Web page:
Jean Collingwood

May 15, 2023, 10:25 AM

The ultimate guide to working with Royal Patrons – Top tips for maximising the benefits, navigating the protocols and avoiding common pitfalls

By Jean Collingwood

I’ve had the honour and pleasure of working with Royal Patrons throughout my career as a charity leader for different causes. I still remember my first meeting with each of them: the time of day and place, the preparation I made, the different approaches I took, the mistakes I made along the way and even what they wore and said.

Along the way I have learnt that staying grounded and remembering that they are people first is essential. In this article, I'll share more of my top tips for working with a Royal Patron, navigating Royal protocols and avoiding common pitfalls, as well as some practical insights into the benefits a Royal Patron can bring to fundraising and stakeholder engagement, with real life examples. 

The key benefits and impact of having a Royal Patron

Having a Royal Patron can bring huge benefits to a charity. It can help to raise your profile, change perceptions on important issues, increase your fundraising potential and boost credibility with stakeholders. Other benefits include:

  • Greater access to decision makers, networks and resources: Members of the Royal Family have a wide range of contacts in government, business and the media. This can be a considerable asset for charities looking to expand their reach or achieve their goals. Royal Patrons can utilise their contacts to help a charity raise funds, secure partnerships and gain access to important decision makers to create opportunities. For example, the success of BT's Caring Face of Britain campaign – a hugely successful campaign to find and recognise Britain's six million hidden carers – was primarily due to the support throughout of HRH The Princess Royal.
  • Increased visibility, awareness and credibility: A Royal Patron can help to raise your organisation's profile and credibility, both in the public eye and with potential donors and partners. This can be particularly important for charities that are working in new or controversial areas. For example, when the late Princess Diana became the Patron of the National AIDS Trust, her humanity and passion for the cause challenged public perceptions and raised awareness of the issue and, importantly, broke down the stigma associated with HIV/AIDS.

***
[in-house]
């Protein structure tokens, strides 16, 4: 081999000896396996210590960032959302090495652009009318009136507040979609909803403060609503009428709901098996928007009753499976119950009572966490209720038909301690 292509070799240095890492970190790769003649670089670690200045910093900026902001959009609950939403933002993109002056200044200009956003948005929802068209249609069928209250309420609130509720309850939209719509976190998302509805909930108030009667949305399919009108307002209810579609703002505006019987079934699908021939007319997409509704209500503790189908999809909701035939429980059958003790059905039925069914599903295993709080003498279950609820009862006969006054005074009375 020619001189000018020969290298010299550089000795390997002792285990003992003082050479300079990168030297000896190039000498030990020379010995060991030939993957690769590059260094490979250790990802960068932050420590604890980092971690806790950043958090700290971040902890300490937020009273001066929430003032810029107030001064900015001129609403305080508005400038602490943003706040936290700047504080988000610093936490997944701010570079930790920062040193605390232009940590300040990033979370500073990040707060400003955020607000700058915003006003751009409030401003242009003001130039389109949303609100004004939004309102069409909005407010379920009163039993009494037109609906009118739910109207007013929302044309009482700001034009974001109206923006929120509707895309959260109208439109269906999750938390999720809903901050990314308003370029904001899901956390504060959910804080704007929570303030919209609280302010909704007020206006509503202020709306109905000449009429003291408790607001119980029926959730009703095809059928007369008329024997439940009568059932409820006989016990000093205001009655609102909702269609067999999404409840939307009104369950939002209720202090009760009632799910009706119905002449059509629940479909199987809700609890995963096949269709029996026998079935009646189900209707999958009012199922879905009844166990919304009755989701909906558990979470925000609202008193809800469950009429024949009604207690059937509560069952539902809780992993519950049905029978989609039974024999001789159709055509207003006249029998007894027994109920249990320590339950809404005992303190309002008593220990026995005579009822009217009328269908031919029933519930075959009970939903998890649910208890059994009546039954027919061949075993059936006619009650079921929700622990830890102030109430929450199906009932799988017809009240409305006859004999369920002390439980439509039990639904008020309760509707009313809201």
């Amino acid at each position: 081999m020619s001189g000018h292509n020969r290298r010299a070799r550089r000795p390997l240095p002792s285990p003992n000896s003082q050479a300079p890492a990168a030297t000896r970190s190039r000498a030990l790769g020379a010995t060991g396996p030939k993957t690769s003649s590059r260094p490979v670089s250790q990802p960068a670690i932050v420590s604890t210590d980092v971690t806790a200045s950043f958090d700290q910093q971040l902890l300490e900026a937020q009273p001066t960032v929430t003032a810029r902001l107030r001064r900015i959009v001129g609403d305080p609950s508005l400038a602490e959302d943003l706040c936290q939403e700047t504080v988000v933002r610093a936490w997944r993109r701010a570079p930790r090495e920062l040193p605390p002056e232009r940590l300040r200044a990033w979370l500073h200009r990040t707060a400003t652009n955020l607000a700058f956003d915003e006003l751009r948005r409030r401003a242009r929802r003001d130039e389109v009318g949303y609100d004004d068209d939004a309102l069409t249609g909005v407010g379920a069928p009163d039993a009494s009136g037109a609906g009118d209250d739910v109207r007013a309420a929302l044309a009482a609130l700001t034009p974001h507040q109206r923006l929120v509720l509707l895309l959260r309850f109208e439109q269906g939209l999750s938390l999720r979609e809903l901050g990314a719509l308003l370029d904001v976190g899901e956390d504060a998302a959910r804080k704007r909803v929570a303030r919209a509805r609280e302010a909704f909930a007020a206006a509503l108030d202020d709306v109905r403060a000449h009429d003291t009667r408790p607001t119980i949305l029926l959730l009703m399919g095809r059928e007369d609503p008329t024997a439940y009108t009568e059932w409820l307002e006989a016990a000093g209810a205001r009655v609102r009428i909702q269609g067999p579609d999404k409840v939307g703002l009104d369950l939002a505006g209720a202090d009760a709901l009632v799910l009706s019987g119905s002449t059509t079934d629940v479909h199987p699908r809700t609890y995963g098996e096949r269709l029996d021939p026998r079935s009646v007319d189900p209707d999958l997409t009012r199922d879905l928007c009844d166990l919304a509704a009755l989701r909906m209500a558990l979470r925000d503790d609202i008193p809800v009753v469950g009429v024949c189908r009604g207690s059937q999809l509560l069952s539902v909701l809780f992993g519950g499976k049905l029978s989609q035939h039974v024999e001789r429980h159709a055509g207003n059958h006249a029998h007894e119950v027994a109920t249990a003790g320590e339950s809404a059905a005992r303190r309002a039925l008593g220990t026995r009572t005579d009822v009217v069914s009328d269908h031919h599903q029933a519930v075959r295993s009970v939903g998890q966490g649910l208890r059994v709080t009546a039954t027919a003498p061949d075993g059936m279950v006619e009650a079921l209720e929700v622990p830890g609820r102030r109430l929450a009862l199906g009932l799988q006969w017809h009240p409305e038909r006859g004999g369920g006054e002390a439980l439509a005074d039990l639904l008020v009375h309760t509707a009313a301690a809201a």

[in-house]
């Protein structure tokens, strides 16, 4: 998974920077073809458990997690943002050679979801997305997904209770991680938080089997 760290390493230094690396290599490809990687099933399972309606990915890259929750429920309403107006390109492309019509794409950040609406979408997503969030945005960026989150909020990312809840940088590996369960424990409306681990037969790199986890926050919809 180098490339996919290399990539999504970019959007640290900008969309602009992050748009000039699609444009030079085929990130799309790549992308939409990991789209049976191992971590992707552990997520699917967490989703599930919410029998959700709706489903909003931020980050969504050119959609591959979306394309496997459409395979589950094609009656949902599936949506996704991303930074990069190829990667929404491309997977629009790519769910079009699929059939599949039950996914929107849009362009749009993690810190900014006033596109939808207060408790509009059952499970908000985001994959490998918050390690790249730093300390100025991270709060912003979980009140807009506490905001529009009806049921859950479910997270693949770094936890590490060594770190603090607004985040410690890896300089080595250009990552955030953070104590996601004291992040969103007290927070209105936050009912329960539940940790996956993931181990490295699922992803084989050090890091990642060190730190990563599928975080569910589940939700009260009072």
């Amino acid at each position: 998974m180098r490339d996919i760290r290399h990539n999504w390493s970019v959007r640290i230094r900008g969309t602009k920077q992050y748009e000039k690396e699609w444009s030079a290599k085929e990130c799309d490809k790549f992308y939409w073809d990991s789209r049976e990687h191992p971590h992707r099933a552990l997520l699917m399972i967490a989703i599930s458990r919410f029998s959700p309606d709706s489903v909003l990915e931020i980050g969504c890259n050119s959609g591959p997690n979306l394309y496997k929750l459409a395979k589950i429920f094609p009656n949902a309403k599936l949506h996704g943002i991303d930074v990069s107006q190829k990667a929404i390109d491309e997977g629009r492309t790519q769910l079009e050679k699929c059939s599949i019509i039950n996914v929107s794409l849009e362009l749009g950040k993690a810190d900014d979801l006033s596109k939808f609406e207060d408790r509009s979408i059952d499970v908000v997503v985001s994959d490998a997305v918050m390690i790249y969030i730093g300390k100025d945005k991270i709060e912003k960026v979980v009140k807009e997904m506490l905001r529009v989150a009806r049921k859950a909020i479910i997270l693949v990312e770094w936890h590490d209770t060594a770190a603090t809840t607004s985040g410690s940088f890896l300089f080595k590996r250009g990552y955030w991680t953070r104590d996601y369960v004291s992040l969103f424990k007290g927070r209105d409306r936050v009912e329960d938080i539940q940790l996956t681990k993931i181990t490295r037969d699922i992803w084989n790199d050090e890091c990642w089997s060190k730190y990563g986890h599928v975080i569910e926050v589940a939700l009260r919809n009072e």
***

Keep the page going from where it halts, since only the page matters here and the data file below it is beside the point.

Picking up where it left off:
• Enhanced morale and motivation: Having a Royal Patron can help to boost morale and motivation among your staff and volunteers, as they will feel a sense of pride and accomplishment in being associated with such a respected figure who connects with something they care about.
  • Enhanced fundraising: A Royal Patron can help to boost your organisation's fundraising efforts by encouraging others to give. When a member of the Royal Family is associated with a cause, it sends a powerful message of support and endorsement, which can lead to increased media coverage, public donations and volunteerism. This is especially true of charities that involve their Royal Patron beyond annual reviews and website promotions into distinct projects that ignite their passion and interests. Below is a practical example of connecting Royal Patrons with campaigns and projects that align with their interests to the best effect.

Case study: Royal Patronage leading to success.

Sir John Eliot Gardiner enlisted the support of His Majesty the King as his Patron in launching the Bach Cantata Pilgrimage. This massive undertaking aimed to perform all 200 of Johann Sebastian Bach's cantatas during a year-long world tour. While the project was challenging, it was a labour of love for Gardiner, who was deeply passionate about Bach's music and believed that performing all of the cantatas would help to bring Bach to a broader audience. 

The involvement of His Royal Highness throughout the project in the media, at concerts and in hosting events, where he was able to share his passion for the transformative power of music in spiritual places and of worship with history and architecture, significantly elevated the project's profile and captured people's imagination.